Texas is a viable host for a variety of energy generation methods, with wind and solar leading as the state’s largest sources of green energy. While Texans have already made strides in producing green energy for consumers and businesses alike, there may still be a lot of potential for green energy production advancements. Read on to learn about the wind and solar energy technology that could be in Texas’ future.
Feeling the Breeze from the Wind Industry in the Lone Star State
In December 2016, the Block Island Wind Farm began producing power off the coast of Rhode Island. Small by utility company standards, the five-turbine 30-megawatt (MW) project is the very first offshore wind farm in the United States. Deepwater Wind, who owns the project, has since developed two other offshore wind farms off the coasts of Long Island, New York and Martha’s Vineyard, Massachusetts.
What does this have to do with Texas?
Simply put – the potential for 10 to 200+ gigawatts of wind generation capacity. The Electric Reliability Council of Texas, or ERCOT, uses up to about 70 GW of electricity to power Texas during the summer peaks. Unfortunately, efforts to build offshore Texas wind farms haven’t progressed much since the state’s first offshore wind leases were awarded in 2007, for projects planned near Galveston. Problems facing Texas offshore wind include the sheer expense, especially with threat of hurricanes.
Offshore wind turbine foundations closest to shore are those sunk directly into the bedrock. Further out, the foundations become bigger and more complex. Turbines need to stand nearly 200 feet tall to harvest offshore winds, and those bases must be more robust, and in some cases, they need to reach 150 feet below surface to endure the waves and tides.
But wind energy is now a more competitive investment, and offshore wind projects are big business with plenty of big players ready to get their feet wet. In Europe, the oil and natural gas giant, Royal Dutch Shell, is developing the world’s largest offshore wind project, the Borssele wind project, in the North Sea off the coast of the Netherlands.
Ironically, this is exactly where offshore wind generation in Texas could benefit from the expertise of folks already looking for more work — the offshore Gulf oil rig building companies.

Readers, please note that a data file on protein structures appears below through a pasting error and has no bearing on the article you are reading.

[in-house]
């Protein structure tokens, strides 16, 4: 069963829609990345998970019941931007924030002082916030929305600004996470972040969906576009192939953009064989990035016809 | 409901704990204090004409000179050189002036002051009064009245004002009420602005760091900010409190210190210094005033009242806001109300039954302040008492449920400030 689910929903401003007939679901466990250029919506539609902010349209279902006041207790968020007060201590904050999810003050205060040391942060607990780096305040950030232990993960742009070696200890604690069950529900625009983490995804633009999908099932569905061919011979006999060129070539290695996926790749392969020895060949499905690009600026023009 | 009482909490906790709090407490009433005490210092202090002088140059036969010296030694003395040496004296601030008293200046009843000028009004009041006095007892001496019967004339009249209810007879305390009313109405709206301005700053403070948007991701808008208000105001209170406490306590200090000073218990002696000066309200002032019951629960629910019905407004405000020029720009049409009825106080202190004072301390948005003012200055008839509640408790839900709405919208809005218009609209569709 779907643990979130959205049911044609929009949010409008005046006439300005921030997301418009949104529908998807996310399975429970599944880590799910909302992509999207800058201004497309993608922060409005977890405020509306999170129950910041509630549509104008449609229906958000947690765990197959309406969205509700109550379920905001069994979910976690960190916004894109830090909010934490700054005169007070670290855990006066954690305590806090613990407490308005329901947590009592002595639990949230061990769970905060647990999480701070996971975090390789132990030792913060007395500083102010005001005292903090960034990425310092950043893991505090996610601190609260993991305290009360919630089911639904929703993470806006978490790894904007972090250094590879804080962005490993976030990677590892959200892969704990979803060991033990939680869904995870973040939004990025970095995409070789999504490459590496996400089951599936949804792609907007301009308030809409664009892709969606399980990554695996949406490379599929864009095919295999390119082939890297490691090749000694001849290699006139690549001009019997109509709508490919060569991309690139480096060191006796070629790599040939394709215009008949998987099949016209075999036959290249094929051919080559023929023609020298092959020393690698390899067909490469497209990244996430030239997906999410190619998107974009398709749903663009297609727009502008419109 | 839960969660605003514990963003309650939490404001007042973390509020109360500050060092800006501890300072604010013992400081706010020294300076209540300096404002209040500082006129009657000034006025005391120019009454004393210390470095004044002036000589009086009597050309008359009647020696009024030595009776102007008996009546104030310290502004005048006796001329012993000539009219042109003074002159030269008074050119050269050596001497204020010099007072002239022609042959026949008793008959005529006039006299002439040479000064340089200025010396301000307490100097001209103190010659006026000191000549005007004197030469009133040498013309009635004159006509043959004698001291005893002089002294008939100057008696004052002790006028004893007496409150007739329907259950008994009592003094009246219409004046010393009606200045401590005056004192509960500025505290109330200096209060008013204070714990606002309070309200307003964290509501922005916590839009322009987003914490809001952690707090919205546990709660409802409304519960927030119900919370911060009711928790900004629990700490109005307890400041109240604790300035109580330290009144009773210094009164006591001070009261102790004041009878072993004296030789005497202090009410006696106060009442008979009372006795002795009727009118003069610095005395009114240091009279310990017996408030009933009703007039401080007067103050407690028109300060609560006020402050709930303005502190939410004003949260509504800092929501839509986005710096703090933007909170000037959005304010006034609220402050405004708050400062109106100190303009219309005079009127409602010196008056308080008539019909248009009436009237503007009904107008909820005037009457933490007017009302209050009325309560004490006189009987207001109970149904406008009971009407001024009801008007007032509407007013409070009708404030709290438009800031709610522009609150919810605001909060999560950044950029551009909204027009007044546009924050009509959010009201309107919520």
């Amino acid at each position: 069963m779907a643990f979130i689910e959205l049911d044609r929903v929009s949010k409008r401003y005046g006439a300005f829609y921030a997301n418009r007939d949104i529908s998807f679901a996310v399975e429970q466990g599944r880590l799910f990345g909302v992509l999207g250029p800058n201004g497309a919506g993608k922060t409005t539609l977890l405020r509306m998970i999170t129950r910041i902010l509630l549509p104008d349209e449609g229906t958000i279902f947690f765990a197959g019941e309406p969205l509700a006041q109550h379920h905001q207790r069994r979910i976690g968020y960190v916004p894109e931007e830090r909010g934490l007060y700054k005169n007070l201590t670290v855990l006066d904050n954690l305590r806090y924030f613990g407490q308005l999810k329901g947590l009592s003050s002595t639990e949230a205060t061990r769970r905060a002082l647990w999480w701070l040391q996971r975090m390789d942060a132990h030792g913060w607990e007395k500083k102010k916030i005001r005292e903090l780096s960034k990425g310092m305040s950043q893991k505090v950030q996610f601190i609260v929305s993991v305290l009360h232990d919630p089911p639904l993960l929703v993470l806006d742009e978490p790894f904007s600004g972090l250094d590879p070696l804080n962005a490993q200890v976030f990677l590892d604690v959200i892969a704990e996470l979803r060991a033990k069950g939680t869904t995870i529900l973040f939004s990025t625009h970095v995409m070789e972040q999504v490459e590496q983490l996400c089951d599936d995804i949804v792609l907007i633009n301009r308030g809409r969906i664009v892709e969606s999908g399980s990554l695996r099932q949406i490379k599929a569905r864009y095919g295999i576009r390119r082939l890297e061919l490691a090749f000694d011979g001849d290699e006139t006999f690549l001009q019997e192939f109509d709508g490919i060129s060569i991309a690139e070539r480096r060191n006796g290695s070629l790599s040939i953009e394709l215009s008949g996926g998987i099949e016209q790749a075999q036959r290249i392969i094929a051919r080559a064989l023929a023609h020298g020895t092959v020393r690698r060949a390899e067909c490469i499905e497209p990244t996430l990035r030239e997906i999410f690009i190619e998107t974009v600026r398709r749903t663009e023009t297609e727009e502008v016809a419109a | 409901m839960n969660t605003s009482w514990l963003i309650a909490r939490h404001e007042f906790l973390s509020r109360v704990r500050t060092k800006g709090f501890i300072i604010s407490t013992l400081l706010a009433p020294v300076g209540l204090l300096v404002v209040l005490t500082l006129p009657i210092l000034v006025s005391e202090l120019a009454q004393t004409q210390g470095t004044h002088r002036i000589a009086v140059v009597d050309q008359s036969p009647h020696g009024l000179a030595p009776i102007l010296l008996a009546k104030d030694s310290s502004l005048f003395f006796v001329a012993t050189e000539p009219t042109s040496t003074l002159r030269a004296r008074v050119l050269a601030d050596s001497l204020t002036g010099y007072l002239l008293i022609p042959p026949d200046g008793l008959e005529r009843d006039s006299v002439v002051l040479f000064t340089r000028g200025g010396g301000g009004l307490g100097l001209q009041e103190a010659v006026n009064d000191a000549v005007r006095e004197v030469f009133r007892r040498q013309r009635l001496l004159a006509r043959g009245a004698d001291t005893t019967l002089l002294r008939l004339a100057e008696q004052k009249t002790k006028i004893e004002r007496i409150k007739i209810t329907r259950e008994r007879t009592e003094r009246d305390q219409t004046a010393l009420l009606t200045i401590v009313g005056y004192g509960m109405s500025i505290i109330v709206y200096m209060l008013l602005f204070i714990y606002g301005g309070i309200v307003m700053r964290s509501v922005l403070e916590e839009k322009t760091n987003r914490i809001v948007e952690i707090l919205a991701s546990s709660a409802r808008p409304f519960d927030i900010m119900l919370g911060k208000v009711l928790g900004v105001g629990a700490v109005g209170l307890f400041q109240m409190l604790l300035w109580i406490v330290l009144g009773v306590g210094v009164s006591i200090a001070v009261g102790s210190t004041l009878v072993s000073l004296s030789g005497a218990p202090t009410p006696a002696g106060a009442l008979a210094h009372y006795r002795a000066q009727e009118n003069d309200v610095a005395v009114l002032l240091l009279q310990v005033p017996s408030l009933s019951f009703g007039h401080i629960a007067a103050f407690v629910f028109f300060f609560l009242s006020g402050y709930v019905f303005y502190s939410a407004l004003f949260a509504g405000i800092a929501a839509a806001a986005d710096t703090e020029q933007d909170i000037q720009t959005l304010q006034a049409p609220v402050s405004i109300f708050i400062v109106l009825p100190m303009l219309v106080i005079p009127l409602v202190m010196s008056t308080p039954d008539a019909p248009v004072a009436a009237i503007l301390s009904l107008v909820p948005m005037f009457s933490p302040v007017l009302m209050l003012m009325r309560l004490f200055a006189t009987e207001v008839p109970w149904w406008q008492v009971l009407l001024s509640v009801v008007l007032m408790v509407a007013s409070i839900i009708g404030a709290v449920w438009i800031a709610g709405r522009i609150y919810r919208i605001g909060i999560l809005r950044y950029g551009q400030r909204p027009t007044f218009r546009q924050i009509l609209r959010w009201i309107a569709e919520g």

Cheap Solar May Depend on Scientists Finding the Right Stuff
In terms of solar energy generation, Texas is consistently near the top of the state rankings. With over 2,000 MW of solar already installed, Texas is looking to install an additional 4 GW in the next five years. The biggest obstacle is cost. One way of reducing that cost is to find something cheaper than silicon crystal to make panels. That’s been a vexing challenge because there’s a material that’s tantalizingly close to being perfect.
Calcium titanium oxide – also know as “Perovskite” – is highly efficient at converting sunlight to electricity — up to 26 percent efficiency. For comparison, the internal combustion engine in your car has an energy conversion rate around 25 percent. It can even be made transparent for use on windows.
The problem with the stuff is… well, there are problems with the stuff. Perovskites are a type of crystalline material that can be formed using a wide variety of different chemical combinations. Specifically, methylammonium lead iodide perovskite (MAPbI3) has been the most widely studied and shows much promise at becoming highly efficient. However, it has a very short life span when used “in the wild.” Perovskite crystals are very reactive and delicate to handle, which makes it risky to expose them to the elements. Moisture, heat and ambient oxygen all cause these crystals to break down.
Recent research into Perovskites revealed some important findings:
- Researchers at Eindhoven University of Technology in the Netherlands found that a coating of aluminum oxide only a few nanometers thick not only protected the Perovskite solar cell from failure due to humidity and extended their lifespan, but also boosted the power yield from 15 percent to 18 percent. At the end of two months of exposure to humid atmosphere conditions, untreated cells were down to just 12 percent of their original yield while the treated cells were still putting out 60-70 percent.
- At the Okinawa Institute of Science and Technology Graduate University (OIST), researchers examined the Perovskite solar cell degradation process itself. They discovered that even if the cells are kept at ideal conditions and safe from humidity, oxygen and heat, the MAPbI3 version destroys itself as it gradually degrades to lead iodide (PbI2). Little by little, MAPbI3 releases iodide gas. The more iodide gas the Perovskite releases, the faster it degrades. In time, no matter how well protected, the Perovskite degrades to uselessness.
As a result, iodide-based perovskites will either need tinkering to be made stable or be replaced with something more promising. The technology is there, but efforts will still need to be made to make it more sustainable and durable for public consumption.